(Reuters) - The Canadian province of Quebec’s securities watchdog said on Thursday it asked Bombardier Inc (BBDb.TO) to halt stock trades under a plan set up to facilitate share sales by certain senior executives at the company.
The Autorité des marchés financiers (AMF) said in a statement released after markets closed that it is “reviewing” transactions and “various announcements” related to Bombardier’s creation of an Automatic Securities Disposition Plan on Aug. 15.
Automatic Securities Disposition Plans allow executives with insider knowledge to sell their stock based on pre-arranged instructions provided when they are not in possession of any material undisclosed information. Bombardier's plan allowed for certain executives to sell their stock as part of their overall performance-based compensation. (bit.ly/2TdkbeG)
The plane- and train-maker’s stock dropped 5 percent in Toronto trading on Thursday before the AMF’s statement, closing at C$2.09 a share.
Bombardier’s stock plunged after the company reported a disappointing free cash flow forecast on Nov. 8, sending its shares down more than 23 percent on that day.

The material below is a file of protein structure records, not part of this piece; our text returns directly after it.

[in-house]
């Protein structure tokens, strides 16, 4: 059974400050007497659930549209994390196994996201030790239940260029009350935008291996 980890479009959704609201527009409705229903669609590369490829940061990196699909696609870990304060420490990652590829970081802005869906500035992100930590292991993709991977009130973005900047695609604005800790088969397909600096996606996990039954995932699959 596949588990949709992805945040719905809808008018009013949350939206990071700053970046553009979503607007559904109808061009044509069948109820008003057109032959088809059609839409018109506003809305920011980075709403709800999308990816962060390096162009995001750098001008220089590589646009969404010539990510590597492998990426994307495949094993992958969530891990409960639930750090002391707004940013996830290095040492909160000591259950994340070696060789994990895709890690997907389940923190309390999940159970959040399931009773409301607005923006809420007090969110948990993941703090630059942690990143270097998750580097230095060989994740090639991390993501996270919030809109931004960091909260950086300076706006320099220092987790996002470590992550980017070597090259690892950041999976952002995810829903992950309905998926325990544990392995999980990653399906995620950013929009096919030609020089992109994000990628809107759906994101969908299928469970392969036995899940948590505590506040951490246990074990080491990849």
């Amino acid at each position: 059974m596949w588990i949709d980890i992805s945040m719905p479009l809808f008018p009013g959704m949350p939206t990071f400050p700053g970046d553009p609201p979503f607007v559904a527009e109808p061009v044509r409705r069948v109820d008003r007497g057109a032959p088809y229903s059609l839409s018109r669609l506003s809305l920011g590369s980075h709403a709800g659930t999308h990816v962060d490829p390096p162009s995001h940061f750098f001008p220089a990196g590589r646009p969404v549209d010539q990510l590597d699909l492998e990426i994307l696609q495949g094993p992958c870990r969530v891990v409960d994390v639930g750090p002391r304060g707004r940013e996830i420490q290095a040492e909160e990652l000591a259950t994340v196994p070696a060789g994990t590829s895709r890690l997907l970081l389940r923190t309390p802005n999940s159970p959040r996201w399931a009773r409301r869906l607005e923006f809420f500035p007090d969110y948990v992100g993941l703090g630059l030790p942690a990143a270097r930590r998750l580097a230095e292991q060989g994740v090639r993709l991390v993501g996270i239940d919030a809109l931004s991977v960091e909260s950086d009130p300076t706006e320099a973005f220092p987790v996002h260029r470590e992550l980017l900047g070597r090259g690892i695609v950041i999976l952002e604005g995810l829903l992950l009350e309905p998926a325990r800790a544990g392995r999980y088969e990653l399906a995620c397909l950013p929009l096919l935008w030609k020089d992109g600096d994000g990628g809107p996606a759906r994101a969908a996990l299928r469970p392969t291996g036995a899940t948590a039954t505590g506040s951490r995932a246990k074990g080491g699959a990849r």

The AMF would not specify on Thursday why it was taking these steps related to the plan. It asked the company to suspend all sales of securities under the plan until further notice and to notify the executing brokers.
“With the pressure on Bombardier’s stock, preceding and following the release of our financial results on November 8, some had raised doubts about trading that may have occurred in the last months,” Bombardier spokesman Olivier Marcil said in an emailed statement, stating that the AMF is simply doing its job.
Montreal-based Bombardier said in a statement that it intends to “fully cooperate with the AMF in its review,” and will “suspend all sales of securities” related to the plan “until further notice.”
Reporting by Laharee Chatterjee and Saumya Sibi Joseph in Bengaluru and Allison Lampert in Montreal; Editing by Dan Grebler and Grant McCool